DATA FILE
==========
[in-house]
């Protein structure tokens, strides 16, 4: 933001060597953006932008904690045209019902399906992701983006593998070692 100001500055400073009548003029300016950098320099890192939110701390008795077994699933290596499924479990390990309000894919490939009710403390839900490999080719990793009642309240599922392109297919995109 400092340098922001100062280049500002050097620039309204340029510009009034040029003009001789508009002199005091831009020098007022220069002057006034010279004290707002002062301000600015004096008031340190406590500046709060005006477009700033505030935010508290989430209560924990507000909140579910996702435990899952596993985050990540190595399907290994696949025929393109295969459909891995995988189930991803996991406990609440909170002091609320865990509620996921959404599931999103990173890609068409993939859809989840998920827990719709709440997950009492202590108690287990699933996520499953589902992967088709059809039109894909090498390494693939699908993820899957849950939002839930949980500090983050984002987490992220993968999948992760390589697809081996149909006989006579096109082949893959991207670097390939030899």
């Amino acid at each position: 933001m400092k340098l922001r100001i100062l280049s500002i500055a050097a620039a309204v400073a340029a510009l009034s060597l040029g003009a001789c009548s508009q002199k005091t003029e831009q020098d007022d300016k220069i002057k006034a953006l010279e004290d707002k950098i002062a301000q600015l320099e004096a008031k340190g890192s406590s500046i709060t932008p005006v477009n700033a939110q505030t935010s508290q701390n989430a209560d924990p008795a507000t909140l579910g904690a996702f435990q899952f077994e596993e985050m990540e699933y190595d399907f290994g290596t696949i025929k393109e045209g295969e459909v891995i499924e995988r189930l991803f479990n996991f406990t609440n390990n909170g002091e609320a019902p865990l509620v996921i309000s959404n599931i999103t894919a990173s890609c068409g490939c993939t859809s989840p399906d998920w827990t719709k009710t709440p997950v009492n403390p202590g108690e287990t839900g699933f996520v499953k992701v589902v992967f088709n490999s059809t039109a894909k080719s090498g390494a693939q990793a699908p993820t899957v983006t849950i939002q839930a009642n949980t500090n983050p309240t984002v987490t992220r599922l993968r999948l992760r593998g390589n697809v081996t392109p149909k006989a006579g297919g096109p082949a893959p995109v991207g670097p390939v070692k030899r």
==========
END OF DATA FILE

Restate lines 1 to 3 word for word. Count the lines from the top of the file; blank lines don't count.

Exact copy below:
[in-house]
């Protein structure tokens, strides 16, 4: 933001060597953006932008904690045209019902399906992701983006593998070692 100001500055400073009548003029300016950098320099890192939110701390008795077994699933290596499924479990390990309000894919490939009710403390839900490999080719990793009642309240599922392109297919995109 400092340098922001100062280049500002050097620039309204340029510009009034040029003009001789508009002199005091831009020098007022220069002057006034010279004290707002002062301000600015004096008031340190406590500046709060005006477009700033505030935010508290989430209560924990507000909140579910996702435990899952596993985050990540190595399907290994696949025929393109295969459909891995995988189930991803996991406990609440909170002091609320865990509620996921959404599931999103990173890609068409993939859809989840998920827990719709709440997950009492202590108690287990699933996520499953589902992967088709059809039109894909090498390494693939699908993820899957849950939002839930949980500090983050984002987490992220993968999948992760390589697809081996149909006989006579096109082949893959991207670097390939030899």
């Amino acid at each position: 933001m400092k340098l922001r100001i100062l280049s500002i500055a050097a620039a309204v400073a340029a510009l009034s060597l040029g003009a001789c009548s508009q002199k005091t003029e831009q020098d007022d300016k220069i002057k006034a953006l010279e004290d707002k950098i002062a301000q600015l320099e004096a008031k340190g890192s406590s500046i709060t932008p005006v477009n700033a939110q505030t935010s508290q701390n989430a209560d924990p008795a507000t909140l579910g904690a996702f435990q899952f077994e596993e985050m990540e699933y190595d399907f290994g290596t696949i025929k393109e045209g295969e459909v891995i499924e995988r189930l991803f479990n996991f406990t609440n390990n909170g002091e609320a019902p865990l509620v996921i309000s959404n599931i999103t894919a990173s890609c068409g490939c993939t859809s989840p399906d998920w827990t719709k009710t709440p997950v009492n403390p202590g108690e287990t839900g699933f996520v499953k992701v589902v992967f088709n490999s059809t039109a894909k080719s090498g390494a693939q990793a699908p993820t899957v983006t849950i939002q839930a009642n949980t500090n983050p309240t984002v987490t992220r599922l993968r999948l992760r593998g390589n697809v081996t392109p149909k006989a006579g297919g096109p082949a893959p995109v991207g670097p390939v070692k030899r």